Judicial Language Project
Allen v. State, 960 So.2d 489 (Miss. App. 2006) (October 3, 2006)
(Case summary by Theresa Bresnahan, law student )
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- Nature of the Case: Defendant was convicted of sexual battery of his step-daughter and sentenced to 25 years in prison.
- Facts: The defendant was the step-father of the female victim, who was between 14 and 18 years old at the time of the crimes. The defendant was arrested after a 3rd party turned over to police a tape which depicted the abuse.
- Problematic Language: Use of the phrase "performing oral sex"
- Explanation of Problem: The following explanation is not intended as a substantive critique of the outcome reached by the Court.
The phrase "performing oral sex" is problematic because it suggests that the victim, a child, was an active participant rather than an unwilling recipient of abuse perpetrated against her. To "perform" means "to carry out an action or pattern of behavior". (Merriam-Webster On-line Dictionary). Using active language to describe the child's role in the abuse implies that the child bears some moral responsibility for the crime. Any language that assigns a degree of responsibility to the child wrongly implies that the victim was a participant in her own harm. This language diminishes the defendant's culpability by reducing his exclusive responsibility for the behavior. (Bohner, G. "Writing About Rape," British Journal of Social Psychology, (40), pp. 515-529 (2001)). This language also causes added harm to the child. Research has suggested that attributions of self-blame regarding child sexual abuse are related to some indicators of subsequent poor adjustment for the victim (McMillen, Curtis. "Attributions of blame and responsibility for child sexual abuse and adult adjustment." Journal of Interpersonal Violence. Vol 12 (1), 1997).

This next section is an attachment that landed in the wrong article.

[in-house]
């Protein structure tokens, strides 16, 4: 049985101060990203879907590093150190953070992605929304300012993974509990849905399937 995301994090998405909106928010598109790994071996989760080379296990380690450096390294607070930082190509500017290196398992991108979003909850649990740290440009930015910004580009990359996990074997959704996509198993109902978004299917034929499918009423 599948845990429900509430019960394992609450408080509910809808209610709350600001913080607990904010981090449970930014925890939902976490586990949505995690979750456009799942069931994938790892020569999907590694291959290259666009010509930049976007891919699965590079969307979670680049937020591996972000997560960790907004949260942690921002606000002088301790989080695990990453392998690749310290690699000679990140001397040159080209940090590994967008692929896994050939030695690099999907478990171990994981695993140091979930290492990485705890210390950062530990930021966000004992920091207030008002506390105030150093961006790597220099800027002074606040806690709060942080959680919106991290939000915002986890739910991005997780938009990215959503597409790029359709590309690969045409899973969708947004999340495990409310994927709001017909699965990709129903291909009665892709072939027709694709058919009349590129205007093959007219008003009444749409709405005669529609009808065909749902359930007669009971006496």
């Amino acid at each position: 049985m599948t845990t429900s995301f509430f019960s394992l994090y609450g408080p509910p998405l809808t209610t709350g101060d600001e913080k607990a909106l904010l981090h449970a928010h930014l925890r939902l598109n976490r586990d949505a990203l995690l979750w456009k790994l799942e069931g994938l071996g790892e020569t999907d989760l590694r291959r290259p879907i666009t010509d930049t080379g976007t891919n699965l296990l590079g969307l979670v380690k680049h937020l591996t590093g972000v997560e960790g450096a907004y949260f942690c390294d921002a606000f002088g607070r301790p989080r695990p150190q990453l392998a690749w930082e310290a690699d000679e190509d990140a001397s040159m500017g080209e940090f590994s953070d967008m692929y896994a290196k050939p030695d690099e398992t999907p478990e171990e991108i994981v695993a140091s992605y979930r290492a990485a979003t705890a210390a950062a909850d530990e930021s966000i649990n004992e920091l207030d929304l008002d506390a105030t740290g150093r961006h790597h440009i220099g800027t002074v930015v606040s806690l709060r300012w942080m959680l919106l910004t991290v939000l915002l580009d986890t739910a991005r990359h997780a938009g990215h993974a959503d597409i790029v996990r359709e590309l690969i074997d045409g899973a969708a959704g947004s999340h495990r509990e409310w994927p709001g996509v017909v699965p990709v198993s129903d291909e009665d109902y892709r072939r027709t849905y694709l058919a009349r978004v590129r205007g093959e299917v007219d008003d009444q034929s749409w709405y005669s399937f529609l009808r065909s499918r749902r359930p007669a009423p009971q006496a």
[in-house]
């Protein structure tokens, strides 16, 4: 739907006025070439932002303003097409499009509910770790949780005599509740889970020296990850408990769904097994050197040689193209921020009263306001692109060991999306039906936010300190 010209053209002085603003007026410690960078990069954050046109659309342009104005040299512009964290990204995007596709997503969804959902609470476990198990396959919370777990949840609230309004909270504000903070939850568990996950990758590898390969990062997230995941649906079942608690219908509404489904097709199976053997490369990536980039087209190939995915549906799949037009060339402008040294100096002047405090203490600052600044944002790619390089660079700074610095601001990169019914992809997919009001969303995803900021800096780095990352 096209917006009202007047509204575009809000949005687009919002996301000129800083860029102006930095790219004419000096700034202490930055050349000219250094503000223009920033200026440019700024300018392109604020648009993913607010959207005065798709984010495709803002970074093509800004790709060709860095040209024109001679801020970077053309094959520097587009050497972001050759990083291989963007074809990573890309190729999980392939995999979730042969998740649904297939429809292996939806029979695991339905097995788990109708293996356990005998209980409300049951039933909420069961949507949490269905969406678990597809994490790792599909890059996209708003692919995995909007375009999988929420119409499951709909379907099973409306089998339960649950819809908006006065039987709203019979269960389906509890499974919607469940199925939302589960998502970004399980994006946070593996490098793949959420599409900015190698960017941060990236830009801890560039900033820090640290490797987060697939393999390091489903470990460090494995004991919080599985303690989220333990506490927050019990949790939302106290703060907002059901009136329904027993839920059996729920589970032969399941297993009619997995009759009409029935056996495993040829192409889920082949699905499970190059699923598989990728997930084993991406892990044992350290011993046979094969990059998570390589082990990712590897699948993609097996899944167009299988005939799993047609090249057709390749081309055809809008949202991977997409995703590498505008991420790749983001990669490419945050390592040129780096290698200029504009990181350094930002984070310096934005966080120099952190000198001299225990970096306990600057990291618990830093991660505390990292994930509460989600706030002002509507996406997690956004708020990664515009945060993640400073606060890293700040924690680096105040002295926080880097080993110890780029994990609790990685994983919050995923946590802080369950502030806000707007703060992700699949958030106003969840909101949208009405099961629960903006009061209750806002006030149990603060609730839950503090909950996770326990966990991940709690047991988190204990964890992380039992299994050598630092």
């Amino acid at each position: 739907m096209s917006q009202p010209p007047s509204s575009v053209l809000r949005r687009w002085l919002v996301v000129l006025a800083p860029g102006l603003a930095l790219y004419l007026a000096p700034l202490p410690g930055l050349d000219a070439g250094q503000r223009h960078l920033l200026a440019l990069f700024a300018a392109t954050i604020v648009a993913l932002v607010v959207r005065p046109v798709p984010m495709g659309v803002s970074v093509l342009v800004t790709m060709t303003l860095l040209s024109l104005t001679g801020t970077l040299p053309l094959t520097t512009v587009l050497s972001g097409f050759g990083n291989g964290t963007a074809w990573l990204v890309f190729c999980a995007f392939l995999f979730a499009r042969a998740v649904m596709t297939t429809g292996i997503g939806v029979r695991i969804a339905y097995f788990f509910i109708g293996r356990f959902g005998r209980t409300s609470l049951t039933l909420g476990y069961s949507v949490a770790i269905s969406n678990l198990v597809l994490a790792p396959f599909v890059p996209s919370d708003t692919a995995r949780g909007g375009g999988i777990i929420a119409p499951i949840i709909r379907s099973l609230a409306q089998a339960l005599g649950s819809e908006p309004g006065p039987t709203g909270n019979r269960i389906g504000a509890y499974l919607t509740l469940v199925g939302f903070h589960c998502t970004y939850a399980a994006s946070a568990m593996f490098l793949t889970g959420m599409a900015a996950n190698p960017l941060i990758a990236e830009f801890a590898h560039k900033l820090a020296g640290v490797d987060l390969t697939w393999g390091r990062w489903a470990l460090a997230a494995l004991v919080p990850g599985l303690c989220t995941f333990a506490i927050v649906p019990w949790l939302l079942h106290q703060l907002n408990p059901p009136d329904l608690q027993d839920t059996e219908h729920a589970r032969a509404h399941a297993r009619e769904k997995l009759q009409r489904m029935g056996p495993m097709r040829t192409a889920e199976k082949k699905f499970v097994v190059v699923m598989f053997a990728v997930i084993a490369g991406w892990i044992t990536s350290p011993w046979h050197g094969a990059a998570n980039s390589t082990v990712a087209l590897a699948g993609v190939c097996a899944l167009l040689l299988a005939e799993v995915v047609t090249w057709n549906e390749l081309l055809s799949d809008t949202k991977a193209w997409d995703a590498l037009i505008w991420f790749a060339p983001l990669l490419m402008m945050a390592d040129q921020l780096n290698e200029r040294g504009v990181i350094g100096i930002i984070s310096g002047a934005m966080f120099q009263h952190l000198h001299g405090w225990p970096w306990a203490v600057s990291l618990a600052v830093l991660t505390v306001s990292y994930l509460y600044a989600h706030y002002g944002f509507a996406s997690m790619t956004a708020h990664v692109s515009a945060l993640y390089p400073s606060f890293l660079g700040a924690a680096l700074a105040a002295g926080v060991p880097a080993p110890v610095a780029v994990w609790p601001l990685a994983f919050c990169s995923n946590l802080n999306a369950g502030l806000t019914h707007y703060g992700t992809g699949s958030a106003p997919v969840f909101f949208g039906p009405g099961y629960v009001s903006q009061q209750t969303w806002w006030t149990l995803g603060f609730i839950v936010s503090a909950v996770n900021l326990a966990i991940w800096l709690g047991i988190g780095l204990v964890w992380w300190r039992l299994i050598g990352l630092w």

It is also problematic to use the needlessly-erotic phrase "oral sex". The term "oral sex" connotes an erotic and pleasurable act, rather than a crime. Erotic terms minimize harm and imply that the abuse, while criminal, was not violent. (Bavaelas, Janet and Coates, Linda, "Is it Sex or Assault? Erotic Versus Violent Language in Sexual Assault Trial Judgment" Journal of Social Distress and the Homeless (10) pp. 29-40 (Nov. 2001)). This language also mitigates the defendant's responsibility because pleasurable activity suggests the victim enjoyed the activity and thus bears some of the blame for the defendant's behavior. (Bohner, G. "Writing About Rape," British Journal of Social Psychology, (40), pp. 515-529 (2001)).
- Suggested Alternatives: The court should use consistent clinical language to describe the criminal act. Instead of saying a videotape depicted the child "performing oral sex," the court should have said a videotape depicted the defendant "forcing his penis into the victim's mouth."